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Capturing Quicksilver: The Position, Power, and Plasticity of Chinese Medicine in Singapore

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Volume 17

Epistemologies of Healing

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Capturing Quicksilver

The Position, Power, and Plasticity of Chinese Medicine in Singapore

Arielle A. Smith

324 pages, 20 illus., bibliog., index

ISBN  978-1-78533-794-9 $135.00/£99.00 / Hb / Published (May 2018)

eISBN 978-1-78533-795-6 eBook

View CartYour country: - edit  Buy the eBook! $34.95info on epub formatRequest a Review or Examination Copy (in Digital Format)Recommend to your LibraryAvailable in GOBI®


“[This book} suggests that we should carefully examine the position of Chinese medicine in China, especially to notice its potentially unequal power relations with nationality medicine. In doing so, critical medical anthropology has the potential to overstep the medical domain and contribute to the broader discussion of ethnicity, nationalism, and post-colonial theory. In this sense, this book is also highly recommended for anyone interested in Southeast Asian society and the study of overseas Chinese more generally.” •

“Lucid and beautifully written… A refreshing look at Chinese medicine and ‘medicine’ more broadly speaking.” • Mei Zhan, University of California, Irvine


Since the turn of the century Singapore has sustained a reputation for both austere governance and cutting-edge biomedical facilities and research. Seeking to emphasize Singapore’s capacity for “modern medicine” and strengthen their burgeoning biopharmaceutical industry, this image has explicitly excluded Chinese medicine – despite its tremendous popularity amongst Singaporeans from all walks of life, and particularly amongst Singapore’s ethnic Chinese majority. This book examines the use and practice of Chinese medicine in Singapore, especially in everyday life, and contributes to anthropological debates regarding the post-colonial intersection of knowledge, identity, and governmentality, and to transnational studies of Chinese medicine as a permeable, plural, and fluid practice.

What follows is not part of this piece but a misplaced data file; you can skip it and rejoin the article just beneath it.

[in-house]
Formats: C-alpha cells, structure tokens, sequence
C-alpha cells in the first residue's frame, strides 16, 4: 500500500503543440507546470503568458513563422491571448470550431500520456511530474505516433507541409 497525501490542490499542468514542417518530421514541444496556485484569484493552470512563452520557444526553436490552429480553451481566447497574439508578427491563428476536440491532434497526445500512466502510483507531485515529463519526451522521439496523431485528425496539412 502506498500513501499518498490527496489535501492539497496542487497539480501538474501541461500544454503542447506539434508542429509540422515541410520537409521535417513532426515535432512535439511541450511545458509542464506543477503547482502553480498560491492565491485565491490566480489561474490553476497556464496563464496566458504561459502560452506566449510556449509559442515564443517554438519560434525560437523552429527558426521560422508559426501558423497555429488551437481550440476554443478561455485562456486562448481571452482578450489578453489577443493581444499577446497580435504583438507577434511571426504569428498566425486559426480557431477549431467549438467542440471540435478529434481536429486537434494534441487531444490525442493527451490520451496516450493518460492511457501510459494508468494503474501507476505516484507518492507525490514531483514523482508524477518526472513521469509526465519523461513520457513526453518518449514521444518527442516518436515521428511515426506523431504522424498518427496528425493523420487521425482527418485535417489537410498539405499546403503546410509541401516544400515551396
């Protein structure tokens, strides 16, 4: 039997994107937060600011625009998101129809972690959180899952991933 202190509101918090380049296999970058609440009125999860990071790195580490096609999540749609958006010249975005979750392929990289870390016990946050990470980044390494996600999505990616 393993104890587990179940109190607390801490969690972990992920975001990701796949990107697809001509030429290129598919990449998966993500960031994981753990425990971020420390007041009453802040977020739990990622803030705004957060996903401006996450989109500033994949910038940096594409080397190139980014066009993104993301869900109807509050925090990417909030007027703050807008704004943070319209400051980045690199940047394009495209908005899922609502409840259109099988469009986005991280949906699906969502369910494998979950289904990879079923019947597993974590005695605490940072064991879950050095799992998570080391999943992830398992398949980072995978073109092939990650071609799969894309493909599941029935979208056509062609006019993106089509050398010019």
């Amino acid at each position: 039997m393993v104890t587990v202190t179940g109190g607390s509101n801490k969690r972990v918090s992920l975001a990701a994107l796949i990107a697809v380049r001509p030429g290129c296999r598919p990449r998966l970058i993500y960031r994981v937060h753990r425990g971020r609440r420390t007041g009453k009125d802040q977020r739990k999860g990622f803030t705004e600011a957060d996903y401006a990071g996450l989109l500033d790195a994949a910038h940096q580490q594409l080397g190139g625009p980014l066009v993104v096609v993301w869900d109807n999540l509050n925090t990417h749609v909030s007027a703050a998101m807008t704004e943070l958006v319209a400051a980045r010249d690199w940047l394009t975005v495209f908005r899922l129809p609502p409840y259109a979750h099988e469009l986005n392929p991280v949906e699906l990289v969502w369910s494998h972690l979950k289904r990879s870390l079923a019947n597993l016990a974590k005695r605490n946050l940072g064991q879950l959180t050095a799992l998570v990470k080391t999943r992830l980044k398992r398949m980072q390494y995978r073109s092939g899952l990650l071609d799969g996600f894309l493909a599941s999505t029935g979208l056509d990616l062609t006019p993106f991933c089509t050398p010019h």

Arielle A. Smith completed her doctorate and postgraduate teaching in medical anthropology at the University of Oxford (2004-2010). She subsequently taught at the University of Montana (2011-2012) and as traveling faculty for International Honors Program/SIT (2012-2014). Most recently, she conducted postdoctoral research at Cermes3 (a joint unit of CNRS, EHESS, and Inserm) in Paris (2015), and preliminary research on anthropological reflexivity and tribal health/ healing in the USA (2016 to date).

Subject: Medical AnthropologyAnthropology (General)
Area: Asia-Pacific


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